Siberian Rubythroat – song and calls

on 18th September 2019

An earlier post on the Siberian Rubythroat (Calliope calliope) encountered in Hokkaido can be viewed HERE.

Siberian Rubythroat – male.

“The male Siberian Rubythroat was very vocal, possibly due to the breeding season. The song is rich, strong, complex and varied. In addition some mimicry is possible.

Above and below show the complexity of one entire song which can last 1.5-2 seconds or more.

“The bird can sing on a post and repeat a variety of songs 10-15 times a minute. A composite recording of songs can be heard HERE.

“We heard calls less often and the common one is illustrated above.

“A short recording of these calls can be heard HERE.

“A video of 2 different birds singing is shown below (both handheld, one better supported by a post).”

Dato’ Dr Amar-Singh HSS
Ipoh, Perak, Malaysia
5th June 2019

Location: Nemuro Peninsula, East Hokkaidō, Japan

If you like this post please tap on the Like button at the left bottom of page. Any views and opinions expressed in this article are solely those of the authors/contributors, and are not endorsed by the Lee Kong Chian Natural History Museum (LKCNHM, NUS) or its affiliated institutions. Readers are encouraged to use their discretion before making any decisions or judgements based on the information presented.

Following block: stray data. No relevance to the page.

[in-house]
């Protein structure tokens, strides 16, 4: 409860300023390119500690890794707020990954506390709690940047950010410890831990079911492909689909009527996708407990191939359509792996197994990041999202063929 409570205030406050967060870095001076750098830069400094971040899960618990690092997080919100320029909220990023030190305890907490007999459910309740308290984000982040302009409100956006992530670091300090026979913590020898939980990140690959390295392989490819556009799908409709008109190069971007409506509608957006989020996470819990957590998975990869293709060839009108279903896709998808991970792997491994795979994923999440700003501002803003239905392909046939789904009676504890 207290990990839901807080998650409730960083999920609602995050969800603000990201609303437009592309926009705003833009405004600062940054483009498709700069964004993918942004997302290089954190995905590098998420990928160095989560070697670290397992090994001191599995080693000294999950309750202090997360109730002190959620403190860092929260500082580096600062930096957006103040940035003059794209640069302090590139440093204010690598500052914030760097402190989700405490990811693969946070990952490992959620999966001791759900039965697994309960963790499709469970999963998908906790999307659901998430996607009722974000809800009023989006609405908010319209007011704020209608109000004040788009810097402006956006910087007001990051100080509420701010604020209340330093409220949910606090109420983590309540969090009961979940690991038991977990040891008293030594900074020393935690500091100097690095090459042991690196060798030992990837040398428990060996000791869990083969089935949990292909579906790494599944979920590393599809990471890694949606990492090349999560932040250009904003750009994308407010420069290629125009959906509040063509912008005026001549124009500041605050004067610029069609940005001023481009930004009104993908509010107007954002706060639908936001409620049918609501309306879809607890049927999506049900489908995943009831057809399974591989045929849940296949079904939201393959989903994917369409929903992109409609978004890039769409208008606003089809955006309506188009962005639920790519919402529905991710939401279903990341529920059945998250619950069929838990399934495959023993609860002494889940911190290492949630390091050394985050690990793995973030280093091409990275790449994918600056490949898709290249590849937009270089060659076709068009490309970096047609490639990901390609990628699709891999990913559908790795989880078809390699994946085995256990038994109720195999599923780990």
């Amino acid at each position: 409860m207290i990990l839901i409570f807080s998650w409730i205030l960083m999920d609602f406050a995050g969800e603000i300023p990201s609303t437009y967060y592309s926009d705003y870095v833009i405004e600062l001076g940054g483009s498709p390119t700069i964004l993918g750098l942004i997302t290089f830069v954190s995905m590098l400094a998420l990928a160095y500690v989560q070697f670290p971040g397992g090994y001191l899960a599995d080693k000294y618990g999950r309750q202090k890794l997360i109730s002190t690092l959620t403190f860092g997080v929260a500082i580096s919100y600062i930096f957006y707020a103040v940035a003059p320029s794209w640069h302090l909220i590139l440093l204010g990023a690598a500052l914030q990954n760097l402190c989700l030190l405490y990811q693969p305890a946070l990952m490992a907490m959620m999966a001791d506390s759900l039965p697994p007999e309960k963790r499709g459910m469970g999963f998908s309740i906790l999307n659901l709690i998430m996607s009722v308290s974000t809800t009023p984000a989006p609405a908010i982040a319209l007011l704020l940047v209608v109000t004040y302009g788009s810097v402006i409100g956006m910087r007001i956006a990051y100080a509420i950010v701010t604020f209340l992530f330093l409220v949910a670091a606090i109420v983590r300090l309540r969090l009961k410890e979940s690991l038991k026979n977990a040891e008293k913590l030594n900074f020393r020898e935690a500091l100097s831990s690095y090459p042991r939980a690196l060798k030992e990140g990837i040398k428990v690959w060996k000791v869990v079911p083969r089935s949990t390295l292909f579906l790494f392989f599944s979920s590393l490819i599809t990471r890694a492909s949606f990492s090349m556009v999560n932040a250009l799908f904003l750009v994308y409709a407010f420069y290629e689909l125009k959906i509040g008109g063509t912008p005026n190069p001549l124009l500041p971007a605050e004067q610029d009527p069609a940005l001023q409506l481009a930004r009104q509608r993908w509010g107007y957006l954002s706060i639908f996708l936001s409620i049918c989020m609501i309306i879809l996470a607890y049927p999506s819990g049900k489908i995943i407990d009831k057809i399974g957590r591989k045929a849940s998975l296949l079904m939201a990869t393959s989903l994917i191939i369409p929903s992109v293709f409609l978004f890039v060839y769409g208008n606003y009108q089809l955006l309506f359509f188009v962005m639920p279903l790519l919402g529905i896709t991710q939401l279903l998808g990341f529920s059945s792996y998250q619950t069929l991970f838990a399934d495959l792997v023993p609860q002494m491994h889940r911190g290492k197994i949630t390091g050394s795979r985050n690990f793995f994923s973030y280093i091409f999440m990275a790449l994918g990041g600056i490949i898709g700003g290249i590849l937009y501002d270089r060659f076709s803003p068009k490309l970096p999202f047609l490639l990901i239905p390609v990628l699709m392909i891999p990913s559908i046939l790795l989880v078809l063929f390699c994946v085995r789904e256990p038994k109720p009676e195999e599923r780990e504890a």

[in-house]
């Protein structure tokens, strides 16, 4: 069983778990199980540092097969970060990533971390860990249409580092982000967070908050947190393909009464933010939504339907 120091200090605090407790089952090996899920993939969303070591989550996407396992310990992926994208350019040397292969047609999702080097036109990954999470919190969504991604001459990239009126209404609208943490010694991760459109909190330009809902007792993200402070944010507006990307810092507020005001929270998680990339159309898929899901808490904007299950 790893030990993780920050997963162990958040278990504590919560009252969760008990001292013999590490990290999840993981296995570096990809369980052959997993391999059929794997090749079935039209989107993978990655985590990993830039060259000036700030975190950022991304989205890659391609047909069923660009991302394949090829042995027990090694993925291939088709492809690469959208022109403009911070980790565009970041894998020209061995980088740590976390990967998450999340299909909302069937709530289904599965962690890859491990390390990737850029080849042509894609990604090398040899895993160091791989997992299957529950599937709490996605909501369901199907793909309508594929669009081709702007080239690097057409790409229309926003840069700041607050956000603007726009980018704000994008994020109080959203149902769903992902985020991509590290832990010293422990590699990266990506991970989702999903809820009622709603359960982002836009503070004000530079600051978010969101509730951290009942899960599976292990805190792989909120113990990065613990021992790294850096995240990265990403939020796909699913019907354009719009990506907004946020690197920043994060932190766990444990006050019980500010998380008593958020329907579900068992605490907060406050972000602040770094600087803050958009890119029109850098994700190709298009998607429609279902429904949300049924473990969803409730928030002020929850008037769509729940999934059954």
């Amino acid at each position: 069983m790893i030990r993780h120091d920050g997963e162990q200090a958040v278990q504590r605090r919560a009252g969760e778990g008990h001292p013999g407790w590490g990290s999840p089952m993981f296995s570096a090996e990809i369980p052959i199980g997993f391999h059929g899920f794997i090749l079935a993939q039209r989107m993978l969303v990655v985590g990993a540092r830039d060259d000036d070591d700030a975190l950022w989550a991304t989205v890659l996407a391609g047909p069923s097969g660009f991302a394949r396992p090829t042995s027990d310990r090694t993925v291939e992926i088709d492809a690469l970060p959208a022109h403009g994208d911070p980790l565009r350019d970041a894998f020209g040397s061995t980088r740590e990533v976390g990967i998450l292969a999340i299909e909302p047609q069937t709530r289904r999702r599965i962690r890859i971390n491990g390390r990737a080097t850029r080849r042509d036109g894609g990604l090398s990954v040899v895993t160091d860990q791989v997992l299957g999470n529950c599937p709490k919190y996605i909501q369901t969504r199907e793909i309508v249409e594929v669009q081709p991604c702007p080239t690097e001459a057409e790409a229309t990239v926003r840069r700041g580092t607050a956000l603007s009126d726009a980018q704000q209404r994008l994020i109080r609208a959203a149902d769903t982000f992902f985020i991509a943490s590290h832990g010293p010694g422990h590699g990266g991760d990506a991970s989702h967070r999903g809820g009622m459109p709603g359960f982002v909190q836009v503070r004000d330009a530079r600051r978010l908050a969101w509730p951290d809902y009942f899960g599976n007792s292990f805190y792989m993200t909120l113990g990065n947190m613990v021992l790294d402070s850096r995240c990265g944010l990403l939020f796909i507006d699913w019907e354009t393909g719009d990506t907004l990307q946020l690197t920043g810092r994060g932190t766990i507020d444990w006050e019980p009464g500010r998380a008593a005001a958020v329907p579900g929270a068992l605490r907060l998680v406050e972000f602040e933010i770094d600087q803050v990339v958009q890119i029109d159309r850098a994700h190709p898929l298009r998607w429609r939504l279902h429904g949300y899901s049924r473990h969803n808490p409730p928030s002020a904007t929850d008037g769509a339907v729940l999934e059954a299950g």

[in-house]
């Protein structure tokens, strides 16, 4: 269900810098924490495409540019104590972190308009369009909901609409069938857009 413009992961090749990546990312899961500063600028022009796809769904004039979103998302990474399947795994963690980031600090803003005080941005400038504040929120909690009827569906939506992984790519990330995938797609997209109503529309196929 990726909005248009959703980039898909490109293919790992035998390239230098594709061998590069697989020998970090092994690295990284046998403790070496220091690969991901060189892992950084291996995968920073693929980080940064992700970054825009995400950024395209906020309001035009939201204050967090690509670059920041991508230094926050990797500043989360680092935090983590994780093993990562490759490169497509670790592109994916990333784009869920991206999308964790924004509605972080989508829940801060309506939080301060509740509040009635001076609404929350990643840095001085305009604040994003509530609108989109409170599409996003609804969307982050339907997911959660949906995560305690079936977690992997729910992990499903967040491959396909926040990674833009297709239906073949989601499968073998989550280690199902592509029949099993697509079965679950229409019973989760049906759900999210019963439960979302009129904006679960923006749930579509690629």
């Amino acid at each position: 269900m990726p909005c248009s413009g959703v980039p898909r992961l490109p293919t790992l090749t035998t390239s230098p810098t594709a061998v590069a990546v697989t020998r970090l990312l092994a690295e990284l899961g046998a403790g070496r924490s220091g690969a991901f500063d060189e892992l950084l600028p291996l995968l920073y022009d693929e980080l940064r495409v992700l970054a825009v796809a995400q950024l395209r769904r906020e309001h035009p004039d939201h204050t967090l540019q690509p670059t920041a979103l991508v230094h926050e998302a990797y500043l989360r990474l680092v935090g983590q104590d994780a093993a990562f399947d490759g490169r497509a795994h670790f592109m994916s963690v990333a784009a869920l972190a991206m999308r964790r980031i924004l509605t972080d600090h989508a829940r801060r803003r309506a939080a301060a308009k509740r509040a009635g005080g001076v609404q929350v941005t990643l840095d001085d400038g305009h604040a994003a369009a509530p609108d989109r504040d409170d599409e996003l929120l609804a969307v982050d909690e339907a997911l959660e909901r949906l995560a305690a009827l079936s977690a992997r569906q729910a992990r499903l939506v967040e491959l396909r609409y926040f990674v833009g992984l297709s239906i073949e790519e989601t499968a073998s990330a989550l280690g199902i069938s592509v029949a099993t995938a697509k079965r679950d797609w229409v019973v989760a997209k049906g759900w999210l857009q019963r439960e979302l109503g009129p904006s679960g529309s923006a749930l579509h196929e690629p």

YC Wee

Dr Wee played a significant role as a green advocate in Singapore through his extensive involvement in various organizations and committees: as Secretary and Chairman for the Malayan Nature Society (Singapore Branch), and with the Nature Society (Singapore) as founding President (1978-1995). He has also served in the Nature Reserve Board (1987-1989), Nature Reserves Committee (1990-1996), National Council on the Environment/Singapore Environment Council (1992-1996), Work-Group on Nature Conservation (1992) and Inter-Varsity Council on the Environment (1995-1997). He is Patron of the Singapore Gardening Society and was appointed Honorary Museum Associate of the Lee Kong Chian Natural History Museum (LKCNHM) in 2012. In 2005, Dr Wee started the Bird Ecology Study Group. With more than 6,000 entries, the website has become a valuable resource consulted by students, birdwatchers and researchers locally and internationally. The views and opinions expressed in this article are his own, and do not represent those of LKCNHM, the National University of Singapore or its affiliated institutions.

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